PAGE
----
Ryan Hartzog ’88 wanted to do college differently from what he thought was the norm.
“I didn’t want to limit myself,” Hartzog said.
He started at Wabash wanting to major in chemistry, but realized physical science wasn’t for him. The Fort Wayne, Indiana, native decided to study something that brought him joy, something he’d loved since he was a kid. The arts.
“I always believed that you could be an art major and still go to law school or business school or medical school,” he said. “There’s no defined path.”
As an art major and theater minor, Ryan explored many different mediums from sketching and painting to woodworking and sculpting.
He remembers working in the Yandes Hall basement (since the art and music wings of the Fine Arts Center didn’t exist at the time) and spending time in local junkyards, where he’d collect pieces to weld together for his art shows on campus.
“I did a lot of human figure, in fact, my senior show was all in human figure,” he said. “I loved the whole process of creating, and reflecting on how relationships affect what you create.
“Back in the mid-80s, there were art classes that existed, but it was a young program. I was one of few students that ended up being an art major in my class,” Ryan continued. “I loved that because it gave me a lot of freedom to explore art. And it was fun to encourage other younger students to pursue art as a major or minor, to get that imagination and creativeness out.”
As a way to inspire others, Ryan, and his wife, Jean, have taken a giant step for Wabash by establishing a scholarship to help future generations of art students.
The Hartzog Family Scholarship will provide support for students in their sophomore, junior, or senior years with demonstrated financial need. Preference will be given to students who are majoring in art. Recipients must remain in strong academic standing and take full advantage of the many curricular, co-curricular, and extra-curricular opportunities available at Wabash.
Ryan said the couple wanted to create something that’s going to make an impact for students at a place that is special to the both of them. The two met at Wabash during Ryan’s junior year at a Phi Gamma Delta (FIJI) party and have been together ever since.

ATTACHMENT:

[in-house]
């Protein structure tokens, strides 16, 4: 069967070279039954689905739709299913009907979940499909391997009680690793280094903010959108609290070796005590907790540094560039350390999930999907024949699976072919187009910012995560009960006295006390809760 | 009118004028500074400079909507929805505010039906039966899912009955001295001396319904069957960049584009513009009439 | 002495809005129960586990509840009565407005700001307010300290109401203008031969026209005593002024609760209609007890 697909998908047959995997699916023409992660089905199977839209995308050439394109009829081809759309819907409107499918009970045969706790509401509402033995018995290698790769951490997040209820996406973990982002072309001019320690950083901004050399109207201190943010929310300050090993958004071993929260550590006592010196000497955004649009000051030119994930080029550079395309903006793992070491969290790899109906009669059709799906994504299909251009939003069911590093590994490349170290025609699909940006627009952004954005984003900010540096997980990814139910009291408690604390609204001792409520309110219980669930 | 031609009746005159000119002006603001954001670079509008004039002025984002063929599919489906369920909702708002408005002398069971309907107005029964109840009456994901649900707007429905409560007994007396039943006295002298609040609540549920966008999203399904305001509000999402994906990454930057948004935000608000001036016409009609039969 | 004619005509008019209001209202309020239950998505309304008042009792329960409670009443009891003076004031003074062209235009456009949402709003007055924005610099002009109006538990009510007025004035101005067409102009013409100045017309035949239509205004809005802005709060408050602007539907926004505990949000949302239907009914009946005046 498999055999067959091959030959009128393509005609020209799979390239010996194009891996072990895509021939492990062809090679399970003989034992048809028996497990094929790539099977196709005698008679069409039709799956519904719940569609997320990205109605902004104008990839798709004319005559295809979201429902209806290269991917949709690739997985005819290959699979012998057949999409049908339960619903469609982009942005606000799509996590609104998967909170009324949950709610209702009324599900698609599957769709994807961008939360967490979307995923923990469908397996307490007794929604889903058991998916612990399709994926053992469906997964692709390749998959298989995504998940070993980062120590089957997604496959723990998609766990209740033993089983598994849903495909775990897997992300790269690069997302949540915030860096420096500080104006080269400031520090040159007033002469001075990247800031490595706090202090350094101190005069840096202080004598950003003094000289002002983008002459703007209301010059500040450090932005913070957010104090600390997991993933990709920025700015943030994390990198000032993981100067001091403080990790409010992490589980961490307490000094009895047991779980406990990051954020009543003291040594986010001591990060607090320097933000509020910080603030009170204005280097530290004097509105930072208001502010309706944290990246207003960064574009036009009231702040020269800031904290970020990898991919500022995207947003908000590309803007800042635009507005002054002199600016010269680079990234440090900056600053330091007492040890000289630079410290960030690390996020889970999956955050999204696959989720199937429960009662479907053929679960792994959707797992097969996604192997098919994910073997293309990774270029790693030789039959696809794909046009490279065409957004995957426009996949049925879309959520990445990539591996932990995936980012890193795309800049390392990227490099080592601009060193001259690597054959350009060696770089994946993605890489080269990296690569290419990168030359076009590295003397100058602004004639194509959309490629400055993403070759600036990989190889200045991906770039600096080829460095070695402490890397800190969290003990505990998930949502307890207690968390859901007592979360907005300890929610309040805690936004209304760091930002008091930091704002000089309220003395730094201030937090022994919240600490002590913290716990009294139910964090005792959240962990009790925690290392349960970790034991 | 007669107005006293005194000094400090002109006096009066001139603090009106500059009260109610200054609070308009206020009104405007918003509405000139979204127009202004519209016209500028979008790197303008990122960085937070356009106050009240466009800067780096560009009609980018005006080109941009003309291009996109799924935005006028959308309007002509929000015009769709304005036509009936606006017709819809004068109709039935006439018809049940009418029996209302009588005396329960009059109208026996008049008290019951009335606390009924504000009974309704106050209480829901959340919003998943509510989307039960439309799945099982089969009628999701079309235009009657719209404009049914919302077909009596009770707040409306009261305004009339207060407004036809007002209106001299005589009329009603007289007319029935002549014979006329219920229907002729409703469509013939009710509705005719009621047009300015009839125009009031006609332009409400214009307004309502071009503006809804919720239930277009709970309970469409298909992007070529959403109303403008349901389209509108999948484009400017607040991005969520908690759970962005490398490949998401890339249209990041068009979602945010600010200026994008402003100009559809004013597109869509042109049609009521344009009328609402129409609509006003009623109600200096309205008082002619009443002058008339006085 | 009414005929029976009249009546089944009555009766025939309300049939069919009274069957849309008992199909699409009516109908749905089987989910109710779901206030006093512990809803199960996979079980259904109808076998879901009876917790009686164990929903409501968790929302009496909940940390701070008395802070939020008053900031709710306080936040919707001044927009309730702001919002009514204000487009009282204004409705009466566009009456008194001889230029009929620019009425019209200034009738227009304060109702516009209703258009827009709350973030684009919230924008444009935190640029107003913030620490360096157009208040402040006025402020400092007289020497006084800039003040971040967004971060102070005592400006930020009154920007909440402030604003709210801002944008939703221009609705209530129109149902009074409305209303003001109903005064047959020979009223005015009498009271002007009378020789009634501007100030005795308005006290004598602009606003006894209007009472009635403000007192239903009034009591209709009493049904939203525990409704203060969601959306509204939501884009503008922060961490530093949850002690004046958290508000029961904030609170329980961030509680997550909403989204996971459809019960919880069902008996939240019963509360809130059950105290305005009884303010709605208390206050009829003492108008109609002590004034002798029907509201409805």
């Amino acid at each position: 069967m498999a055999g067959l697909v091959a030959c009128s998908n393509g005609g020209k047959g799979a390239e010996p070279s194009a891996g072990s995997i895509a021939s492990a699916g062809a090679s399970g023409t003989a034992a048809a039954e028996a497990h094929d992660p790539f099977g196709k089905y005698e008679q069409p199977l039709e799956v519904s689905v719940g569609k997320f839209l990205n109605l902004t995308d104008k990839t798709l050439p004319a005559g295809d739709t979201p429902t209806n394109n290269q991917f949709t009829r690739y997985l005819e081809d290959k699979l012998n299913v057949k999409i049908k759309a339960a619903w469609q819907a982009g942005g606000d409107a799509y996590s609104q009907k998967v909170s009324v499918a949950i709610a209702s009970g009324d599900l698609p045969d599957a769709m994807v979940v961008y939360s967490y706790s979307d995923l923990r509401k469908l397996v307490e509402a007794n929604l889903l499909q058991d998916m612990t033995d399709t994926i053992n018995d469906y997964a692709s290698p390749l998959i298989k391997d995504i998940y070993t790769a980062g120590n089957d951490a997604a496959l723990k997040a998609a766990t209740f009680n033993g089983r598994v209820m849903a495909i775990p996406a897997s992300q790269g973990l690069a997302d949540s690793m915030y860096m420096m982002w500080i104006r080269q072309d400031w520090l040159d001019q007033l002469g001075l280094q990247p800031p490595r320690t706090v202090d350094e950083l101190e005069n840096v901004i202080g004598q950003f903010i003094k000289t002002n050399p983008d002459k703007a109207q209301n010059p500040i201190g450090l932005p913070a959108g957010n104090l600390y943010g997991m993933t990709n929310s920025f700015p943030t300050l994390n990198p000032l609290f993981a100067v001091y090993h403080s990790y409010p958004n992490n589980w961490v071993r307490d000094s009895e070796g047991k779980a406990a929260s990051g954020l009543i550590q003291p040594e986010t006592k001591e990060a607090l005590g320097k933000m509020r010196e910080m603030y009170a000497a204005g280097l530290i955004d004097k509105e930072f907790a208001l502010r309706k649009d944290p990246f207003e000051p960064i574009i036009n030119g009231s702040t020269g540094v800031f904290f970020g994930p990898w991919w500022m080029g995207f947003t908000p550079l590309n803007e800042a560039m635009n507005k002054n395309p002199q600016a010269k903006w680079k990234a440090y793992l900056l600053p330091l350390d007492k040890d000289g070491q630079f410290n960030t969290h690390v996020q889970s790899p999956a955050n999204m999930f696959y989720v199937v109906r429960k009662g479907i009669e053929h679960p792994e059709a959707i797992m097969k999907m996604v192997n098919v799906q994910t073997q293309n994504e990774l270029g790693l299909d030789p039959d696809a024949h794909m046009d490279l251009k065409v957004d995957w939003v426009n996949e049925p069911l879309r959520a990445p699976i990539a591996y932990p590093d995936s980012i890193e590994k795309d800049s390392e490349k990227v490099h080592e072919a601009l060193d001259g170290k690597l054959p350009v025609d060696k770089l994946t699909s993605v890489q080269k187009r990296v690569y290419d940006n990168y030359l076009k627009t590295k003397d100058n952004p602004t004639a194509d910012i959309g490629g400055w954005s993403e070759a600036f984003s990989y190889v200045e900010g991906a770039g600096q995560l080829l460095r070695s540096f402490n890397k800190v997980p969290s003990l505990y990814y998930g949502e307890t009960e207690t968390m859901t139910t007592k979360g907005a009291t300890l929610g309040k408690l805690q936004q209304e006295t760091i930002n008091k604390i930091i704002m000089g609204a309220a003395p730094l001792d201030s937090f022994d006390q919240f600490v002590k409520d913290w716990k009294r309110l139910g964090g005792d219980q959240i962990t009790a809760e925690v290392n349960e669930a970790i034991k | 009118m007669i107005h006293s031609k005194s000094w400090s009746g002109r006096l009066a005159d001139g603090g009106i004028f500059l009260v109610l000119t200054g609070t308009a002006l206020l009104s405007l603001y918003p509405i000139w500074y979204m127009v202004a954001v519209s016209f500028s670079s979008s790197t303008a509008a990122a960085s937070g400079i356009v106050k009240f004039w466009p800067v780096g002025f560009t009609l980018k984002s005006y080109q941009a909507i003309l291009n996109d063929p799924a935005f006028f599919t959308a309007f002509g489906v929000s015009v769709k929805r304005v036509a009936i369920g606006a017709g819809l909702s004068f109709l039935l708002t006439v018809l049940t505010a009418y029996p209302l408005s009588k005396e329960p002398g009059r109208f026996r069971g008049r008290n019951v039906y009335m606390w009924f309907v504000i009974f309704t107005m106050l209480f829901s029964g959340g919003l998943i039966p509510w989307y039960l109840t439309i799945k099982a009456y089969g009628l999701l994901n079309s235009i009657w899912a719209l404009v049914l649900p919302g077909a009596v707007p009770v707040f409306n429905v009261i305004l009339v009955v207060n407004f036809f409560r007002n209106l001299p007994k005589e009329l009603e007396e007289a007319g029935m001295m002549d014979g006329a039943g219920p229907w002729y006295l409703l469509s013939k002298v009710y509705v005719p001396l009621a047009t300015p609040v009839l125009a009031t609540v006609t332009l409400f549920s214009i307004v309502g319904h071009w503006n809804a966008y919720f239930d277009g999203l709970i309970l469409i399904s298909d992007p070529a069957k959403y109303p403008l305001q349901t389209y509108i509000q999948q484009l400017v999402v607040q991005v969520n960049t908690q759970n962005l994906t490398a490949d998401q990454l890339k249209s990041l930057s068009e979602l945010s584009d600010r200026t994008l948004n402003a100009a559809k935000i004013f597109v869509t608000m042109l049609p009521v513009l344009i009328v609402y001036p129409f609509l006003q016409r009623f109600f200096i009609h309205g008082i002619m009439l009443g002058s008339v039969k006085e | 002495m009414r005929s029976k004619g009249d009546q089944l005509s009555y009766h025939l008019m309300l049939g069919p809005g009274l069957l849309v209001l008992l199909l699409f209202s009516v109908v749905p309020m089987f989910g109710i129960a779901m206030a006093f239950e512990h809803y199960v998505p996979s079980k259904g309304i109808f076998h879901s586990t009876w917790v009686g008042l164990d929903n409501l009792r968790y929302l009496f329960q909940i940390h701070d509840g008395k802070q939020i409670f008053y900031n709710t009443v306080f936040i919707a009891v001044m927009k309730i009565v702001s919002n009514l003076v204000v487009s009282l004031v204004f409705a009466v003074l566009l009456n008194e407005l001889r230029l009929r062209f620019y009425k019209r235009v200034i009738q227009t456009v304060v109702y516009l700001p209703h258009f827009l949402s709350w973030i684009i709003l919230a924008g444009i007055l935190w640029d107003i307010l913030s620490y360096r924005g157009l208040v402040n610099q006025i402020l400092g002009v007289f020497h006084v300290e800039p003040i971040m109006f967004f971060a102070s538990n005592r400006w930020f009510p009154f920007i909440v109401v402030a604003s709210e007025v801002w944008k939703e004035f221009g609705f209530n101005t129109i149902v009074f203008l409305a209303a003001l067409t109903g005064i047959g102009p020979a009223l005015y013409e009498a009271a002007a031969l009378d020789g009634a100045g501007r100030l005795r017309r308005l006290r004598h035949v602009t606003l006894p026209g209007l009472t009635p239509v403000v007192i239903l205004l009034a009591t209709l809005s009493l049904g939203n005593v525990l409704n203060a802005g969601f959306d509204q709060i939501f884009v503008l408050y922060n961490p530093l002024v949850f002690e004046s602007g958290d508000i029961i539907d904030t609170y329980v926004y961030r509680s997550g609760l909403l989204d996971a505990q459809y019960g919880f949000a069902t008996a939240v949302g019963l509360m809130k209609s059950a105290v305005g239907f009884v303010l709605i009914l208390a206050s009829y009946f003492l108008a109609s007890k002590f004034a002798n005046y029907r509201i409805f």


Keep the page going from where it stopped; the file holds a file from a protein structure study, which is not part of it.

“Jean and I believe it’s important to pay it backward, so to say, and give back to the places that have given us so much,” Ryan said. “Going to Wabash and being able to study what I loved is something I will always be thankful for. We want to give those kinds of opportunities to someone who may need that extra financial support to help fill the gap.”
Ryan has had many successful business ventures since graduating from Wabash. Some of those include buying a liquor store at 22 and managing the business for a decade, serving in a variety of positions for supermarket chain SuperValu, and running a $750-million business as a director at Save-A-Lot food stores.
In 2018, he founded The Wholesale Group, a grocery supplier that works with food bank networks, national, regional, and local retailers, and wholesalers.
Ryan credits his art major for his accomplishments.
“Being an art major makes you look at things in a number of different ways realistically, emotionally, creatively. It forces you to think critically,” he said. “All of those skills have helped me professionally and personally.
“There are a lot of successful guys I graduated with who studied art at Wabash, like Joseph Trumpey ’88, who was a medical illustrator at North Carolina State University in Raleigh (currently an associate professor of art and natural resources at University of Michigan) and Christopher Colson ’88, who has his own architecture firm (The Creighton Studios),” Ryan continued. “We set the example in showing current and future students that any kind of career is possible through art.”
Ryan hopes the Hartzog Family Scholarship inspires others to support Wabash’s fine arts programs and the students who pursue their passions in the arts.
“When cuts have to be made for budget reasons, it’s not uncommon to see art and music go first. If kids don’t have art, or music, or theater, what joys are left?” Ryan said. “There’s inspiration in being creative—forging for parts in a junkyard, figuring out how those pieces transform into a human figure. I never want art to become lost, especially at a place like Wabash.
“We all should do what we can to give back,” he concluded, “and support the next generation of artists who will go out into the world after graduation and become successful leaders.”
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